On the topic of root causes, there's also https://papers.ssrn.com/sol3/papers.cfm?abstract_id=3425554 that was recently published. I'm not sure if that was peer reviewed, but it does provide an analysis of m.d.s.p and Bugzilla. I have some concerns about the study methodology (for example, when incident reports became normalized is relevant, as well as incident reporting where security researchers first went to the CA), but I think it looks at root causes a bit holistically.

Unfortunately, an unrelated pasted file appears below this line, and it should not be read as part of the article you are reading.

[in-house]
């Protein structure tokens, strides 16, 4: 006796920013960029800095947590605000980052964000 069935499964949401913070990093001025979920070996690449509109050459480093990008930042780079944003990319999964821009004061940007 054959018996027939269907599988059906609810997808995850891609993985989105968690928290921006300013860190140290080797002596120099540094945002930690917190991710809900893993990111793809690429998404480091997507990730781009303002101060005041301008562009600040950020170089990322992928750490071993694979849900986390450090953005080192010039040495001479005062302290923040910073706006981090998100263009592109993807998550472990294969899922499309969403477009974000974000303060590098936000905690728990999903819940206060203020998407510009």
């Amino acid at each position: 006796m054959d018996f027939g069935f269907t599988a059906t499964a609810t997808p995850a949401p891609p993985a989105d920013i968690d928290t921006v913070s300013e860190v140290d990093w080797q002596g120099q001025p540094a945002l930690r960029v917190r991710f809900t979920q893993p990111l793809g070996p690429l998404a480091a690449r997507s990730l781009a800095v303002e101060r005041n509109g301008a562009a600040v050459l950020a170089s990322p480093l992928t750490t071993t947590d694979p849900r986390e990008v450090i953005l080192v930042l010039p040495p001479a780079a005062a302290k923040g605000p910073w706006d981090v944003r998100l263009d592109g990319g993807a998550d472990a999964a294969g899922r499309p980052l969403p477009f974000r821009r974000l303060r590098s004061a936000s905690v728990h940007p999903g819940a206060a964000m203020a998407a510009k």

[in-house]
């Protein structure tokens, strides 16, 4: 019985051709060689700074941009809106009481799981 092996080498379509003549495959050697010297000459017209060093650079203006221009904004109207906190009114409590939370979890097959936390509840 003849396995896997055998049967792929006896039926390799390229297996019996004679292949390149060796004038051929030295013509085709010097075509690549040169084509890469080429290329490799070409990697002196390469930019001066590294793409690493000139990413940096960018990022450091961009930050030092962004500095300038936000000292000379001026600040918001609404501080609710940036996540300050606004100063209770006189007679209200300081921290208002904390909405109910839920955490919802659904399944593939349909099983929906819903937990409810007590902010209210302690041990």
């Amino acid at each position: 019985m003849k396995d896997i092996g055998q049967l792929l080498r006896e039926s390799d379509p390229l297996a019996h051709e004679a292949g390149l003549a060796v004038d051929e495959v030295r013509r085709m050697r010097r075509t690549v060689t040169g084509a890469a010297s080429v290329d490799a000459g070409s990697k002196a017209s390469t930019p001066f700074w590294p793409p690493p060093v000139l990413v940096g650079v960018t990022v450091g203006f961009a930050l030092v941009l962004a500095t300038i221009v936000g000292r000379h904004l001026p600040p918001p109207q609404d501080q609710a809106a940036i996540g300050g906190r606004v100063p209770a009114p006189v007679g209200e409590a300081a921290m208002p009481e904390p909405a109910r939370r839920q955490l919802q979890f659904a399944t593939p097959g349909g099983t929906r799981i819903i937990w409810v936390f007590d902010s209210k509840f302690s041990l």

I recently shared on the CA/B Forum's mailing list another example of "routine" violation: https://cabforum.org/pipermail/servercert-wg/2019-October/001154.html My concern is that, 7 years later, while I think that compliance has marginally improved (largely due to things led by outside the CA ecosystem, like CT and ZLint/Certlint), I think the answers/responses/explanations we get are still falling into the same predictable buckets, and that concerns me, because it's neither sustainable nor healthy for the ecosystem. - We misinterpreted the requirements. It said X, but we thought it meant Y (Often: even though there's nothing in the text to support Y, that's just how we used to do business, and we're CAs so we know more than browsers about what browsers expect from us) - We weren't paying attention to the updates. We've now assigned people to follow updates. - We do X by saying our staff should do X. In this case, they forgot. We've retrained our staff / replaced our staff / added more staff to correct this. - We had a bug. We did not detect the bug because we did not have tests for this. We've added tests. - We weren't sure if X was wrong, but since no one complained, we assumed it was OK. - Our auditor said it was OK - Our vendor said it was OK and so forth. And then, in the responses, we generally see: - These certificates are used in Very Important Systems, so even though we said we'd comply, we cannot comply. - We don't think X is actually bad. We think X should be OK, and it should be Browsers that reject X if they don't like X (implicit: But they should still trust our CA, even though we aren't doing what they want) - Our vendor is not able to develop a fix in time, so we need more time. - We agree that X is bad, and has always been prohibited, but we need more time to actually implement a fix (because we did not plan/budget/staff to actually handle issues of non-compliance) and so forth. It's tiring and exhausting because we're hearing the same stuff. The same patterns that CAs were using when they'd issue MITM certs to companies: "Oh, wait, you mean't DON'T issue MITM certs? We didn't realize THAT'S what you meant" (recall, this was at least one CA's response when caught issuing MITM certs). I'm exasperated because we're seeing CAs do things like not audit sub-CAs, but leaving all the risk to be accepted by browsers, because it's too hard/complex to migrate. We're seeing things like CA's not follow policy requirements, but then correcting those issues is risky because now they've issued a bunch of certs and it's painful to have to replace them all. If we go back to that classic Dan Geer talk, https://cseweb.ucsd.edu/~goguen/courses/275f00/geer.html , every time a CA issues a certificate, they've now externalized the risk onto browsers/root stores for that certificate lifetime. It's left to the ecosystem to detect and clean up the mess, while the CA/subscriber gets the full benefits of the issuance. It's a system of incentives that is completely misaligned, and we've seen it now for the past decade: The CA benefits from the (mis)issuance, and extracts value until it's detected, and then the cost of cleanup is placed on the browser/Root Program that expects CAs to actually conform. If the Browser doesn't enforce, or consistently enforce, then we get back to the "Race to the bottom" that plagued the CA industry, as "Requirements" become "Suggestions" or "Nice ideas". Yet if the Browser does enforce, they suffer the blame from the Subscriber, who is unhappy that the thing they bought no longer works. In all of this time, it doesn't seem like we're making much progress on systemic understanding and prevention. If that's an unfair statement, then it means that some CAs are progressing, and some aren't, so how do we help the ones that aren't? At what point do we go from education to removal of trust? Where is the line when the same set of responses have been used so much that it's no longer reasonable? When this ecosystem moves at a snail's pace, due to CAs' challenges in updating systems and the long lifetime of certificates, the feedback loop is large, and CAs can exploit that asymmetry until they're detected. That may sound like I'm ascribing intentional malice, when I'm mainly just talking about the perverse incentives here that are hindering meaningful improvement. While I appreciate your suggestion of more transparency, and I'm notably all for it, this wouldn't help with, for example, QuoVadis' response to the issue. To borrow from Donald Rumsfeld, the set of issues with any single CA are, from the browser perspective, the "unknown unknowns". Such a report would not tell us, for example, that QuoVadis viewed renewal and issuance as separate and independent from requirements. Unless we had all of their processes and procedures in front of us, to review the diff, we wouldn't spot that there was an "issuance playbook" and a "renewal playbook". Of course, there might not have even been a "renewal" playbook until that matter came up, so if they created it new, we also wouldn't have detected it. In theory, the incident reports are meant to help the ecosystem improve. But if we see egregiously bad incident reports, as I think we have, or incident reports that are equivalent to stonewalling for answers by trying to give the shortest, least possible information, and we move to take sanction on those CAs, we only discourage future incident reporting. To bring this back, now, to the original topic at hand: What should we be doing when requirements are phased in, with years of notice, advanced communication, and they're still violated? What should we be doing when clear-cut requirements are violated? I see a few options: (a) Accept that what we're doing is not enough, and do something different. If so, what would be different, compared to everything that's been tried? That was the original gist of the first message. (b) Accept that what we're doing is enough, and the CAs that are failing are simply not up to the task expected of them, and removing them is the only way to correct this. This was the gist of the second message. (c) Accept that this system is inherently flawed, and the incentive structures misaligned such that this is a natural expectation of any complex system. If that's the case, perhaps we should more holistically look to replace the system? This is relevant with the Policy 2.7 update. With all of the effort to provide added clarity and improved requirements, do we have reason to believe that CAs will adopt and follow it? The past approach is to send a CA communication and require affirmative consent. That clearly is not working (for some CAs). Suggestions of doing it in the Forum are sometimes raised, but that clearly (per the related message) is also failing. So, is there something different to try? I like the suggestion of listing everything that the CA is changing as part of their operation, although I don't think it will prevent these issues (back to "unknown unknowns"). I don't have much faith that the auditors will catch these issues, BR or otherwise. So... what do we have to make sure Policy 2.7 goes off smoothly? > _______________________________________________ dev-security-policy mailing list firstname.lastname@example.org https://lists.mozilla.org/listinfo/dev-security-policy